I think the issue here is a very important one because health care reform, where the deputy minister is chairing the whole thing‑‑and I think even within his own department it is not very open. I think it will be to the minister's advantage to have the ADM be a part of the whole process, because she will be part of the whole thing in the future. They have to adjust to the changing needs of the patients and how their care is going to be provided. So I will reinforce again: the ideas are coming from whatever we are hearing from the community and what the minister is telling us. I think the Urban Hospital Council has to be expanded, and expansion must start from the minister's own department. I think that will be very helpful.
Mr. Orchard: Mr. Deputy Chairperson, let us not conclude that by lack of physical presence there is not the opportunity for input under the current structure. I mean, it is there. The whole effort in terms of reorganization of the ministry has brought the ministry together in a more comprehensive manner under Healthy Public Policy. We went through that debate, and we are using the talents and the knowledge and the advice throughout the ministry as required, and actual membership on a given council‑‑that gets us into this whole debate.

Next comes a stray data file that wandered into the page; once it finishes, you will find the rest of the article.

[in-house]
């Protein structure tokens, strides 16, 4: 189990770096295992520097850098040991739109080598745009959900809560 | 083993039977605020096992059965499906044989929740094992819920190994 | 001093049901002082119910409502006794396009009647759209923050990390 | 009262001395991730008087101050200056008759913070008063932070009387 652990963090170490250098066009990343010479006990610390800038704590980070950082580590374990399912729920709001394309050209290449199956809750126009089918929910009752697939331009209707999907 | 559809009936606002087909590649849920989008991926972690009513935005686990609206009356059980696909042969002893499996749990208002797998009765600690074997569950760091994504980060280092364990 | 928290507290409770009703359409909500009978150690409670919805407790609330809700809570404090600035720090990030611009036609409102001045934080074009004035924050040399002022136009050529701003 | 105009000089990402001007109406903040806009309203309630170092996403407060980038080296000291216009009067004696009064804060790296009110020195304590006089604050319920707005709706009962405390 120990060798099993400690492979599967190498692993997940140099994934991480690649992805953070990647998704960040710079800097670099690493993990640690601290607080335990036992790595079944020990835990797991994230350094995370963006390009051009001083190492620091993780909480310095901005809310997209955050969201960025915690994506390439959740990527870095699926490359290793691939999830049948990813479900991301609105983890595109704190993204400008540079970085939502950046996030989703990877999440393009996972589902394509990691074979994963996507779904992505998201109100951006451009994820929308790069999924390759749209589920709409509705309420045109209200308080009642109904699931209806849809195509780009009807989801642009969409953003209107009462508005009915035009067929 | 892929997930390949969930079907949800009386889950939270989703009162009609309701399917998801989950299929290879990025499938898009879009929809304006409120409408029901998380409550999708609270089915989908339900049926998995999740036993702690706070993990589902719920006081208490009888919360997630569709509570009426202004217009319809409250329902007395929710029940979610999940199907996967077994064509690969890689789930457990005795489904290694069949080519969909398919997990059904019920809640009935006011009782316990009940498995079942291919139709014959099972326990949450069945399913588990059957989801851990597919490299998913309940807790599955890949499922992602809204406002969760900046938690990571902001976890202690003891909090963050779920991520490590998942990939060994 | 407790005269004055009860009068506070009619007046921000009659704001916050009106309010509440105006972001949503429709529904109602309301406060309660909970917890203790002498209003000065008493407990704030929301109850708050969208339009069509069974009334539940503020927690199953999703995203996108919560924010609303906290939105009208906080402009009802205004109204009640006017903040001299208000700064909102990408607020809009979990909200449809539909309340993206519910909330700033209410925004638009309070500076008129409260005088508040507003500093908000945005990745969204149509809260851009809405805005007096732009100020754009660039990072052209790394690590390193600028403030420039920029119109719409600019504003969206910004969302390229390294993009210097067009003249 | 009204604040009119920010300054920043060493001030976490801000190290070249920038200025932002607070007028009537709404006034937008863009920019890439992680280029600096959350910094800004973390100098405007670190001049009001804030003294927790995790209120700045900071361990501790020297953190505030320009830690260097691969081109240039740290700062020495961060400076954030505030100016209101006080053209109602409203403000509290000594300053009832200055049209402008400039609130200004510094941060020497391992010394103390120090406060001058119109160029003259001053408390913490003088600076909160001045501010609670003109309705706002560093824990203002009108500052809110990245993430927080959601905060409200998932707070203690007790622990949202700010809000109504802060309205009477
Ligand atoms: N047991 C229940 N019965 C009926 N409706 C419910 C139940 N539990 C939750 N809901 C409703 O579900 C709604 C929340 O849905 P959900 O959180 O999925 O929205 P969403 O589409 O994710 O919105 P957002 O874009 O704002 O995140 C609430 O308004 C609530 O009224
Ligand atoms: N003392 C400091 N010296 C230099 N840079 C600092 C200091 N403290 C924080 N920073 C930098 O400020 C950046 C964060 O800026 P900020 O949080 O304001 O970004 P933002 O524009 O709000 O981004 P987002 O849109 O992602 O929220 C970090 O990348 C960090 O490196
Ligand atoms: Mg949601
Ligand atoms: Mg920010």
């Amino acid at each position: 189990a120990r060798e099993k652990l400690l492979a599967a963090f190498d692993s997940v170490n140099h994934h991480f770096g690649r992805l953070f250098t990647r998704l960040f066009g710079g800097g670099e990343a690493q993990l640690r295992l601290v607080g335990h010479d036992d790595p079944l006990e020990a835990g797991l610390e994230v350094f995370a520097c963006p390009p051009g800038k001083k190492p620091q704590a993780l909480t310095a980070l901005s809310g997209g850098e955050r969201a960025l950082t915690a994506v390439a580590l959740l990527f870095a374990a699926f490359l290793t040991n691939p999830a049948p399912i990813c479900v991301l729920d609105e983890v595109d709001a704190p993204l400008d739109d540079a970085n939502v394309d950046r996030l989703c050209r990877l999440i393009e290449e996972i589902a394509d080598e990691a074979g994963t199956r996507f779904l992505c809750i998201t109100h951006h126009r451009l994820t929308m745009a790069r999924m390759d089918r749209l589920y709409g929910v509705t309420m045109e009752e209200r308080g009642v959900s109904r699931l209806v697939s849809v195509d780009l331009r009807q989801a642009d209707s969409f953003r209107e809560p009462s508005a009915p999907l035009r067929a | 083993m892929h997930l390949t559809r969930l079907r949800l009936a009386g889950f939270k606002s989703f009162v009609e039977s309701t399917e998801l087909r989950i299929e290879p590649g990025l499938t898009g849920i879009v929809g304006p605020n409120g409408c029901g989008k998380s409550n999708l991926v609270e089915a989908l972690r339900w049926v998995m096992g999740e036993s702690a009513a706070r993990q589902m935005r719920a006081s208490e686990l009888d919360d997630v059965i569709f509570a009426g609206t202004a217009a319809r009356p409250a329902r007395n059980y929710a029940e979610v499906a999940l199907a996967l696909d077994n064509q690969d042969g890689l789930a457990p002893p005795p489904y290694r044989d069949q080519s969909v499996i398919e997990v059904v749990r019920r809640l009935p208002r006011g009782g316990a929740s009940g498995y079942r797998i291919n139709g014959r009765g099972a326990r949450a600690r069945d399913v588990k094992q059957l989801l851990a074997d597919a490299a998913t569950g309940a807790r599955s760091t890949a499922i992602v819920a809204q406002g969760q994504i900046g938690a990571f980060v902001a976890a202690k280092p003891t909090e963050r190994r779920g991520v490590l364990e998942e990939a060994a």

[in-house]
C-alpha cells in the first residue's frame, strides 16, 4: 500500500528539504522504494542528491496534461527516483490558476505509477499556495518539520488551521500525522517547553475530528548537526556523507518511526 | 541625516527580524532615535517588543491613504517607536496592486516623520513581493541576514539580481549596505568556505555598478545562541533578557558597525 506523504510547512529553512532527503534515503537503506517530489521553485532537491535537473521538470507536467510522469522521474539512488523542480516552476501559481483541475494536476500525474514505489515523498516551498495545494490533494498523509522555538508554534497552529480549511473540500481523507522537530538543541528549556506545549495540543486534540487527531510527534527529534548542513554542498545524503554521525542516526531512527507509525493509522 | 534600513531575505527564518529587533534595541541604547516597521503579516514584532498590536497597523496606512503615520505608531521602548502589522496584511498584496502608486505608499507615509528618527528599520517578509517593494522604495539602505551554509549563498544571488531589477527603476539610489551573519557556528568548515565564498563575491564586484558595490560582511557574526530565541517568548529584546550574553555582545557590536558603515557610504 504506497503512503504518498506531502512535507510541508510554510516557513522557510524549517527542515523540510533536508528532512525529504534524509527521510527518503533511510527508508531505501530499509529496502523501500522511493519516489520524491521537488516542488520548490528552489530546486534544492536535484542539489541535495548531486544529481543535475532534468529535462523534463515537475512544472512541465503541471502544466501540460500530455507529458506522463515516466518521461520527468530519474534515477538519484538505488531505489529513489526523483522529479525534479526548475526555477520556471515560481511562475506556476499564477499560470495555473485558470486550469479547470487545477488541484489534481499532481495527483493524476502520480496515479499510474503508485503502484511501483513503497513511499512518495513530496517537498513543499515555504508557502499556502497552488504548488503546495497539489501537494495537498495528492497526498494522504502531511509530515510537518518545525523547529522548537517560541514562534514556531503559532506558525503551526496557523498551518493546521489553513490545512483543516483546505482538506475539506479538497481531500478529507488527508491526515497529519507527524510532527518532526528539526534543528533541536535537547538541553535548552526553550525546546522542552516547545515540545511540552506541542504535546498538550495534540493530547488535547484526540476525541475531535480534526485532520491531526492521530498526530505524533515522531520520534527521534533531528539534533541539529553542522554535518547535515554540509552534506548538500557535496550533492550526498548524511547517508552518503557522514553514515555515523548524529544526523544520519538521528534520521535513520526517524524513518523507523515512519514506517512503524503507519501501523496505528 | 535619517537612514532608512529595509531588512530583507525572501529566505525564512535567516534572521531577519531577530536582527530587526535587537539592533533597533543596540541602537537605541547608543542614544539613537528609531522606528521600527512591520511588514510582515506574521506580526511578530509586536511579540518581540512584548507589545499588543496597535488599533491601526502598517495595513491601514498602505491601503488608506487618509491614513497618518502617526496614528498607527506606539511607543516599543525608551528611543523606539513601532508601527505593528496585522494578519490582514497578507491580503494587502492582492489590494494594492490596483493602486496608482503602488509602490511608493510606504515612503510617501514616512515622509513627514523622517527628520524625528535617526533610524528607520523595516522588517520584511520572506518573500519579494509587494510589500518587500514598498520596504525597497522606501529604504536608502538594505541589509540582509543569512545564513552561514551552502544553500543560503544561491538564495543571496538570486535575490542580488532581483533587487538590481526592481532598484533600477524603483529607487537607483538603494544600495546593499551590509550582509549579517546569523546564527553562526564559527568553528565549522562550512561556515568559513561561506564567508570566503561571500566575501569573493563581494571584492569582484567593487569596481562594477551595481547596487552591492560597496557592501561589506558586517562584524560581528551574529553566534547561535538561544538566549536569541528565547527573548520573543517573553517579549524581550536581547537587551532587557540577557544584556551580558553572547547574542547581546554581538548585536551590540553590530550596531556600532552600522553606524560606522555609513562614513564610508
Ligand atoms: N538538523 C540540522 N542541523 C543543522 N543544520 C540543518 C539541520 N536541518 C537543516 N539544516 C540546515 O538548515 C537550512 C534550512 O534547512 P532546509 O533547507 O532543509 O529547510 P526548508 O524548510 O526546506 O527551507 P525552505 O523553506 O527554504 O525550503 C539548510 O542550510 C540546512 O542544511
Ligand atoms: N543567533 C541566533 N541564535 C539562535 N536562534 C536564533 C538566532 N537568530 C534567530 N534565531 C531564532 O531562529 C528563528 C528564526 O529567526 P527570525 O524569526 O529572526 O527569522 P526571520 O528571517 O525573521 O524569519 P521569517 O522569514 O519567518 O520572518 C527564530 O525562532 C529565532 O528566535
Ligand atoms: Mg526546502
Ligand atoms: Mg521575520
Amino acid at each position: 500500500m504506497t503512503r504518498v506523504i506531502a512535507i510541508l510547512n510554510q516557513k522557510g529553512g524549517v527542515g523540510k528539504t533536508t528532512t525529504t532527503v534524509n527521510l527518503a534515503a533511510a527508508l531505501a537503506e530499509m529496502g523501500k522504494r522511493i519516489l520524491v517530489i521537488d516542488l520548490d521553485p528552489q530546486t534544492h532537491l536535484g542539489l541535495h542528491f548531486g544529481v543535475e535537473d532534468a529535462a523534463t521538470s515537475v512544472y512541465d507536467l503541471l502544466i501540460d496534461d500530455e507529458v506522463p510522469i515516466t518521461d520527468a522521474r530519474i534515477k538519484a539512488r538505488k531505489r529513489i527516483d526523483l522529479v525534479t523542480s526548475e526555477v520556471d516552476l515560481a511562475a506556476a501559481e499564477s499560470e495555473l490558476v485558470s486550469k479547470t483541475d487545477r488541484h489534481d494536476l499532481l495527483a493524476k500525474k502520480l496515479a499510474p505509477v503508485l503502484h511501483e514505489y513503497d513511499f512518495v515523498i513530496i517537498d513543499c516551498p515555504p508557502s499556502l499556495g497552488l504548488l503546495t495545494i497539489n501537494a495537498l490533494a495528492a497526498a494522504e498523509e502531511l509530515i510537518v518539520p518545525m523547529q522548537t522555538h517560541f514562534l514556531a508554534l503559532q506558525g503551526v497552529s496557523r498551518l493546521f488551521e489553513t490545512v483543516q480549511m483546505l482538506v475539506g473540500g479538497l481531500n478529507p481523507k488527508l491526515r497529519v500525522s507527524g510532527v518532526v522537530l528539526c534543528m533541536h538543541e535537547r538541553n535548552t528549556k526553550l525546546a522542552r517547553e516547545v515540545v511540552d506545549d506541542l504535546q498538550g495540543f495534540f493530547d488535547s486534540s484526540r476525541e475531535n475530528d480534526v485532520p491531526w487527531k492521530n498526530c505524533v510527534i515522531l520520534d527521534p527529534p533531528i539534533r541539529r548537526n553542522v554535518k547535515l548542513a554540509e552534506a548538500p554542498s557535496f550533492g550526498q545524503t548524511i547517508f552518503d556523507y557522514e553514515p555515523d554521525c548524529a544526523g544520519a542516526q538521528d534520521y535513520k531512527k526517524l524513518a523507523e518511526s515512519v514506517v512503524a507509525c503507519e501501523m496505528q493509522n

You constantly have heard, for instance, at the debate that we were at about a couple of weeks back, that the issue was no representation on committees of government. I pointed out that that is not exactly accurate because the president of the MNU was on the Health Services Development Fund advisory board, and nurses were part of a number of committees struck by government. The difficulty is that some people do not accept that a nurse who is not their recommendation can be useful to understanding change in the system, and I do not accept that. That is why I have never accepted the argument that there is not nursing or physician or administrator representation on various committees, because we have had probably the most diverse membership across the spectrum of health care providers and consumers and family members that has ever been put in place.